Friday, April 28, 2006

Idealists and Intuitives

I am quite clearly an idealist. That is to say, I try to live out of ideas . . . principles that are as true as I can make them to my own understanding. I guess it goes with being an idealist that one then tries to order life according to those ideals, which means that integrity is the consistent application of those truths. For an idealist, to lack integrity is to not aspire to the truths one knows. In other words, to know, but to ignore and do otherwise.

One thing I have learned, that has tempered my idealism, is that my hold on truth is flawed. Furthermore, the exact nature of where my perception is flawed is hidden from me. So my idealism is for me the way I must go, while I must also be constantly ready to adjust that idealism to new understandings of truth.

We had a guest last Sunday, a Roman Catholic scholar who spoke (among other things) about Aristotle's view of man. One of the fundamental characteristics of man is his desires, which is quite different from the mind. For me it is natural as an idealist for my desires to be for a life ordered more about the mind seeking truth - and as a Christian truth is the person of God.

However, I see that others order their lives around their desires, and the mind for them works to support their desires. I am not talking about sinful, fleshly desires, just that they seem to want, not as the result of thinking, but just out of who they are. I am also not suggesting that their desires are selfish. Perhaps I could contrast their approach as more intuitive versus my idealism. This is, I assume, as natural for them as my idealism is for me. But it sure drives me nuts!

So here's the confession . . . being with those who think and live this way is work for an idealist! I just don't know how to do this well (at least "well" in the way I think of it). But that's another whole subject . . .

So here's what happens: I think about how we should be based on seeking truth, my desires not being as important as finding truth - at least as well as I can grasp it at this moment. These other people, most unlike me as they can be, seem to desire a way to be. I am not saying this is wrong, just talking about how foreign our processes are to one another.

While my thinking is toward discovering how we should be, their thinking seems to run toward finding ways to say why we should be as they desire to be. I can see all sorts of inconsistency in their thinking. What is put forward to "support" a desire would be disowned by them in an instant with regard to another of their desires that it would not support. But I realize that "consistency" in thinking is important for me in ways it is not likely as important for them.

This drives me bonkers. For me, living by my thinking (flawed as it is, but what else do I have?) is my end; for them, thinking is a means to support the ends they desire.

The weird thing for an idealist to realize is that their desires have as much a chance of being "right" as my grasp on truth. Since my best efforts to order life around a search for God, in a particular manner, is always flawed, their desires might be as true or even more correct. Whose to say?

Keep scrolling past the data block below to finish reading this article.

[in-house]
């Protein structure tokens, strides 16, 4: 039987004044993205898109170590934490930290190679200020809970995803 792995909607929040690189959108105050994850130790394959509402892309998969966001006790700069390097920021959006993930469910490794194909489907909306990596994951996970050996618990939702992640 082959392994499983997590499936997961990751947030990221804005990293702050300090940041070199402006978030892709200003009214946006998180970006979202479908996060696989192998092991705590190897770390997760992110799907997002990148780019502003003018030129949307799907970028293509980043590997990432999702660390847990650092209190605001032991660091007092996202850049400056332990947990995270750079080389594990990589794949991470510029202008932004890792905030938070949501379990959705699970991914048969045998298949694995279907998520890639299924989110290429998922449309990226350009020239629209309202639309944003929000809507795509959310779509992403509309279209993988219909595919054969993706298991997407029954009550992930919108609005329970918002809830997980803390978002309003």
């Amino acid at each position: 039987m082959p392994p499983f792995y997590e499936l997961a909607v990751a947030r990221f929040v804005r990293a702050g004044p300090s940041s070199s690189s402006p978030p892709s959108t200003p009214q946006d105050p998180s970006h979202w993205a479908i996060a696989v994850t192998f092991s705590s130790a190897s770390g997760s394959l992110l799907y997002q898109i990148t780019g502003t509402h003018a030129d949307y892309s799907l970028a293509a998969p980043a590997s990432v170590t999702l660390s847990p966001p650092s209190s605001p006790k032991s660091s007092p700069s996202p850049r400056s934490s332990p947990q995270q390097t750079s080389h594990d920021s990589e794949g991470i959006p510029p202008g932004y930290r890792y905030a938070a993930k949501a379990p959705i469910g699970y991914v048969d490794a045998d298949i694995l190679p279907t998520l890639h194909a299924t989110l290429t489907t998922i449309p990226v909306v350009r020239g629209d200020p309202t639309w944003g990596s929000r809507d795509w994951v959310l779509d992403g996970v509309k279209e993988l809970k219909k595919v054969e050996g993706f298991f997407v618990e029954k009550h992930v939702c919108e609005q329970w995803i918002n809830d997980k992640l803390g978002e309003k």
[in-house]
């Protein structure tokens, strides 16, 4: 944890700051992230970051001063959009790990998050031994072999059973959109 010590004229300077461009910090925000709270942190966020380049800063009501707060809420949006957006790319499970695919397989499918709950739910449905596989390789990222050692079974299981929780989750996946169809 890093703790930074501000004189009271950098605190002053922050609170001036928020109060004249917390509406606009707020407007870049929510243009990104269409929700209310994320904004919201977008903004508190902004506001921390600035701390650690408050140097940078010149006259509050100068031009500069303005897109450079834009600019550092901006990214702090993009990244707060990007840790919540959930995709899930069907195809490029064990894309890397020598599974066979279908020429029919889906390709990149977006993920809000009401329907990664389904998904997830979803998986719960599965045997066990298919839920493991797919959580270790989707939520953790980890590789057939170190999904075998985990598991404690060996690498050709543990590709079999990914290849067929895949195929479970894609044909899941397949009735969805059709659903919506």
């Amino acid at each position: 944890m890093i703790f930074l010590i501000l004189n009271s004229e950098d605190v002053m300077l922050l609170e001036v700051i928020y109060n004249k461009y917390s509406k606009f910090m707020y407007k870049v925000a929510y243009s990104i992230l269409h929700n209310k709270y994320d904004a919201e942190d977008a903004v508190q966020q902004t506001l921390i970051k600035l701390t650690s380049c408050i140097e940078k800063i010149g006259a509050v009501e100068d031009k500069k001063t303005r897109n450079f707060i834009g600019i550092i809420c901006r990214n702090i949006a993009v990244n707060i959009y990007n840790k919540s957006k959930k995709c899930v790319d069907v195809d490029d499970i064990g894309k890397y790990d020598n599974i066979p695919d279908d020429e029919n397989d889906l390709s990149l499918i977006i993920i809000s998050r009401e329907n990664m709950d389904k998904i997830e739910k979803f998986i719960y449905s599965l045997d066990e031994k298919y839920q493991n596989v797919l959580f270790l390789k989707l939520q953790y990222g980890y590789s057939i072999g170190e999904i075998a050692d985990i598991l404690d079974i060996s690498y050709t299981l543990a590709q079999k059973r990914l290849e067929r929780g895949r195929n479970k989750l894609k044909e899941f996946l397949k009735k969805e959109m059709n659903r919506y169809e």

So we are left to muddle through, living as inscrutable creatures to one another. And so here is God - creating space for the practice of grace, patience, love, acceptance, and all other aspects of his nature by shaping some of us as idealists and others as intuitives. That we live in this tension is likely more important than sorting out our different approaches - which probably will never happen anyway. There isn't much chance of me ever not being an idealist. I can't expect to turn intuitives into people like me.

An intuitive probably wouldn't have spent the last hour trying to sort out a cognitive framework for understanding this dynamic.


jen said...

have I ever mentioned that you make my brain hurt No, really, I try so hard to follow you and I feel like a blithering idiot try though I might. I think I mostly understand what you were saying but am so unsure as to be afraid to actually address the content of the post lest I reveal my total lack of having grasped it. :) Not a condemnation. I just always considered myself an intelligent person and when I listen to you or read your journal I just dont feel so I will not give up though beccause I am also stubborn. So, yeah, I am done rambling now.

priest said...

"being with those who think and live this way is work for an idealist!"

a hearty amen from one idealist to another.

betsy2b said...

yea, i'm with jen, my head hurts. But i do recognize these differences (i'm probably older than her)
As usual Greg, you put into words what is so conceptual, there is rarely any attempt to verbalize it. Like you, I don't think we were meant to "just get along". Where would the challenge be? I mean, besides life itself in a sinful world? Isn't the challenge of human to human relationships the context where we work out our faith?

Hard work, to say the least.

Ed Dodds said...

Idealism is a lot like vow taking -- the tension is that we want God to tell us which vow to take, and more importantly, to tell others around us why this vow is appropriate for us and not for them. Then we want Him to tell them what their vows should be.

Like the ease of private worship of God ( versus that whole Michal and David dancing and arks tension ) it is the collective meshing of our personal experience|mental framework taxonomy|onotologies with one another which becomes what theologians call "icky."

The vacuum for therapy that results from this tension explains the existence of kittens and puppies.